I often play on real-world / true start location maps, because I feel like the game gets more immersive that way. Sometimes, I let the AI play itself just to see what happens. The problem is, as I'm sure I'm not the only one who has noticed, some parts of the world tend to be much more densely populated than others, which makes the game very unbalanced.
In Freeciv, the civs in the sparse areas almost always win - it's either Mongolia, Australia, or some North American civ, depending on what civs are included on the map. In some other civ games I've tried (Civ 3, maybe?) the opposite happens - the lone civs fall behind on technology due to tech trading etc., and are overrun once they make contact. I think that's actually preferable - that is after all basically what happened in real life - but ideally they should be more or less balanced.
Thankfully, in Freeciv, we can change all sorts of settings and try to improve the balance. So, first, what ruleset and settings do you think would be the best way to help those cramped Europeans fare better?
We can also think of this as a development issue. How could the game be made generally more balanced in terms of dense vs. sparse? Obviously, you can try to make sure maps are always balanced, that is, all areas are equally dense (or the dense areas have better resources etc.), but that puts a pretty big limit on scenarios. Whether it's a historical map or fiction, many scenarios include some civs that are more isolated than others, but you don't want them to start at a huge advantage.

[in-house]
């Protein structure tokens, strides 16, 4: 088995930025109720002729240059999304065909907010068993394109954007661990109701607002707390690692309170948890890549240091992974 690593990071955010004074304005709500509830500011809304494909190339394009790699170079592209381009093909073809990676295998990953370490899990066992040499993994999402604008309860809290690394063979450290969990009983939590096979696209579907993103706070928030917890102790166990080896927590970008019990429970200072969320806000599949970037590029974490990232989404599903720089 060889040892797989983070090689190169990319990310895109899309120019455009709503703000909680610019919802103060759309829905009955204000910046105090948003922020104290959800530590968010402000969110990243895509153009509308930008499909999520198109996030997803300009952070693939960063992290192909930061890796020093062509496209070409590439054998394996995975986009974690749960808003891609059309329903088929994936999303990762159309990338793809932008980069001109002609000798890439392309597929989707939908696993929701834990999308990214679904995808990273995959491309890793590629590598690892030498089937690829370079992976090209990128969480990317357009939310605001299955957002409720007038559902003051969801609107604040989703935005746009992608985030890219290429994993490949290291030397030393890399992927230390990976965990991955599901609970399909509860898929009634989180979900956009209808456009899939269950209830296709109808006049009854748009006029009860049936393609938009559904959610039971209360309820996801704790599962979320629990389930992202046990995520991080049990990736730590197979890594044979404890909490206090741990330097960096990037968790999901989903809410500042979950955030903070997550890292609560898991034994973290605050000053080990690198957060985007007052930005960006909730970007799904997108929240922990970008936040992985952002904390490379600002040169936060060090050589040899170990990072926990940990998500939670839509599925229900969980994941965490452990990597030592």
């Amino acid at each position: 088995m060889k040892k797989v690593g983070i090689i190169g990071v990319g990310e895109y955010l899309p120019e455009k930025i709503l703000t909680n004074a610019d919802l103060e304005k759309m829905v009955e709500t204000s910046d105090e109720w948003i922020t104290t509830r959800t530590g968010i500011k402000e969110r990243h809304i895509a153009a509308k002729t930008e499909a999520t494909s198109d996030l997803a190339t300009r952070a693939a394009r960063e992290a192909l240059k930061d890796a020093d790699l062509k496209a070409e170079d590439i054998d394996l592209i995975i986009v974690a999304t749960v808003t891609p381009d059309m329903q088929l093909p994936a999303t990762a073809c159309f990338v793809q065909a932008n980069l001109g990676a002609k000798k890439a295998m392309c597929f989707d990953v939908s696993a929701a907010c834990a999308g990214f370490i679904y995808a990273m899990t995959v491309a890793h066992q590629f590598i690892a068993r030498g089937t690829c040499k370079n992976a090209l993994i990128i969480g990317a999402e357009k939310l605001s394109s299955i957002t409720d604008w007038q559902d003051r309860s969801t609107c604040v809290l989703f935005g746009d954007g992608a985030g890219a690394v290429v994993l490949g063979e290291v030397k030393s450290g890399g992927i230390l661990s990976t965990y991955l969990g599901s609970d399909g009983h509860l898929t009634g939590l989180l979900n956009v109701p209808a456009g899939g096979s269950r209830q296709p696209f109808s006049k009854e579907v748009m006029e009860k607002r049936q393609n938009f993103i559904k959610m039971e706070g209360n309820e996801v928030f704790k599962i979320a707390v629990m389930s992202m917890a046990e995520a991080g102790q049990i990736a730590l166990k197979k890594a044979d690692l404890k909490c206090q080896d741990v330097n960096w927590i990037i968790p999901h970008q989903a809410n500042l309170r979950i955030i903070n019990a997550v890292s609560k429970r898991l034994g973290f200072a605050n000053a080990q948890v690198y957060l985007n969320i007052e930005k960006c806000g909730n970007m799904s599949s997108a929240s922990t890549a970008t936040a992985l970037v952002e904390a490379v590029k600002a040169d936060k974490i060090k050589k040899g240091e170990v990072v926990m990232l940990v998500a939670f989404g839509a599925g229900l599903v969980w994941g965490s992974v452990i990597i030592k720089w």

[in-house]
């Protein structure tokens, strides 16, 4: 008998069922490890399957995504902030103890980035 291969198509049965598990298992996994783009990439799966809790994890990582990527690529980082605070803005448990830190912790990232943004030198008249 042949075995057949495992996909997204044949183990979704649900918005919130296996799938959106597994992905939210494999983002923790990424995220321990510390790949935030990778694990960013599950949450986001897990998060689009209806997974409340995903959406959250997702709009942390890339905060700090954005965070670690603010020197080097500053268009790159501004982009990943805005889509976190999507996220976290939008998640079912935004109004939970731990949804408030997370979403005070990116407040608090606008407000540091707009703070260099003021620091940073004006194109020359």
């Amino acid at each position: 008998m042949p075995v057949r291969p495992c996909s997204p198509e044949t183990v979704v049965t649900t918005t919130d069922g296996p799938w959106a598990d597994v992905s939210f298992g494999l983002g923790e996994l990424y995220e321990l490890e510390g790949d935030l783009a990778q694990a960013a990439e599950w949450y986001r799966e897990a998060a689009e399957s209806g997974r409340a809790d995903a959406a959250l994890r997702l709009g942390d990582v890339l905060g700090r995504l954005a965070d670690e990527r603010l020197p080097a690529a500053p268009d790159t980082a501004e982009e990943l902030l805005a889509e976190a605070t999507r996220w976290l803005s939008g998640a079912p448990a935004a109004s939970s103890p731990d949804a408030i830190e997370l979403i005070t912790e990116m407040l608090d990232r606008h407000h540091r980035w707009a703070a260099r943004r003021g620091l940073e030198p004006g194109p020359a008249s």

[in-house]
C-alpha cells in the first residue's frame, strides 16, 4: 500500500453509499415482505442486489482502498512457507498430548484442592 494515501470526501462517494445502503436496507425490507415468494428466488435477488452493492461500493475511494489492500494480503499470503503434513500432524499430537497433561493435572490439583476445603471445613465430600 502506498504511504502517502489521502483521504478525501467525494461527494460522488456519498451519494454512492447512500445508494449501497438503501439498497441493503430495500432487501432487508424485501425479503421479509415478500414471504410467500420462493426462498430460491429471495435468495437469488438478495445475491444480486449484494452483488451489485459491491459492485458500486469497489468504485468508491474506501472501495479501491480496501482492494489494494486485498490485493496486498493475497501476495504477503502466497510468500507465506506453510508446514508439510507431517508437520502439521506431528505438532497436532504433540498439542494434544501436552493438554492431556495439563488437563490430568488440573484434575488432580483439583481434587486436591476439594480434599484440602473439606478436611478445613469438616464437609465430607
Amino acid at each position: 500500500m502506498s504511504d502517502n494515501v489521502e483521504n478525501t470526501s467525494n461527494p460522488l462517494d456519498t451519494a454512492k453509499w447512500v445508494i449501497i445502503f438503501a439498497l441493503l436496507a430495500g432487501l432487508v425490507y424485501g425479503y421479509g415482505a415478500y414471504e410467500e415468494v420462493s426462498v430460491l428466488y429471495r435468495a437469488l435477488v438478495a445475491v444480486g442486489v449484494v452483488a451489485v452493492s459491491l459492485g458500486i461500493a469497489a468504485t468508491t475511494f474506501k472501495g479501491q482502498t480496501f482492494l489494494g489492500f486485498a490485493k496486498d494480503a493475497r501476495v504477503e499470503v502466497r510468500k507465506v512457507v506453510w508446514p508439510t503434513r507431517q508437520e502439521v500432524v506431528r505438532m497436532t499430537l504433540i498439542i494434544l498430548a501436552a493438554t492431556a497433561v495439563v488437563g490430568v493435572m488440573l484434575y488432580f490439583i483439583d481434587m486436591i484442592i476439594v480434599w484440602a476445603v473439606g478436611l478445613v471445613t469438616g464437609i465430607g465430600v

Various topics about the game, the website, or anything else Freeciv related that doesn't fit elsewhere.
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As you state that the benefit of having lots of contacts is easy trading of tech, you could try to make that a bigger advantage -> try high researchcost to make trading tech better in comparison to researching everything oneself (of course this makes also conquest for spoils of war and stealing tech with diplomats more powerful options)